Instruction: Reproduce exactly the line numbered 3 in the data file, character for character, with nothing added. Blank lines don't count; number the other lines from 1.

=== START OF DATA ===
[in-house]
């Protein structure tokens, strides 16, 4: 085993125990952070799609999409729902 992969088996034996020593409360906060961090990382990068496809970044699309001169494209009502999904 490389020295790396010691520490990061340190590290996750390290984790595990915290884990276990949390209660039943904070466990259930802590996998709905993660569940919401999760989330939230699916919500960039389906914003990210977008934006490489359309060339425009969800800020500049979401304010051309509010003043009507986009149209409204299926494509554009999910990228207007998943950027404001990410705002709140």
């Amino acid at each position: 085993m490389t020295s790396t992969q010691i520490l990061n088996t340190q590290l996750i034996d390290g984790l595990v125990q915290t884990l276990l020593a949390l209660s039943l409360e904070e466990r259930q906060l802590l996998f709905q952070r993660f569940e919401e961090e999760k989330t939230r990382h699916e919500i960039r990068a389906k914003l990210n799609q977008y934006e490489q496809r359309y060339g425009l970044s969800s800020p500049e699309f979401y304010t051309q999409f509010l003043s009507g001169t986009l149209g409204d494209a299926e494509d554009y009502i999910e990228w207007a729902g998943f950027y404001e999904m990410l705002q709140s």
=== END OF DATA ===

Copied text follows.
């Amino acid at each position: 085993m490389t020295s790396t992969q010691i520490l990061n088996t340190q590290l996750i034996d390290g984790l595990v125990q915290t884990l276990l020593a949390l209660s039943l409360e904070e466990r259930q906060l802590l996998f709905q952070r993660f569940e919401e961090e999760k989330t939230r990382h699916e919500i960039r990068a389906k914003l990210n799609q977008y934006e490489q496809r359309y060339g425009l970044s969800s800020p500049e699309f979401y304010t051309q999409f509010l003043s009507g001169t986009l149209g409204d494209a299926e494509d554009y009502i999910e990228w207007a729902g998943f950027y404001e999904m990410l705002q709140s």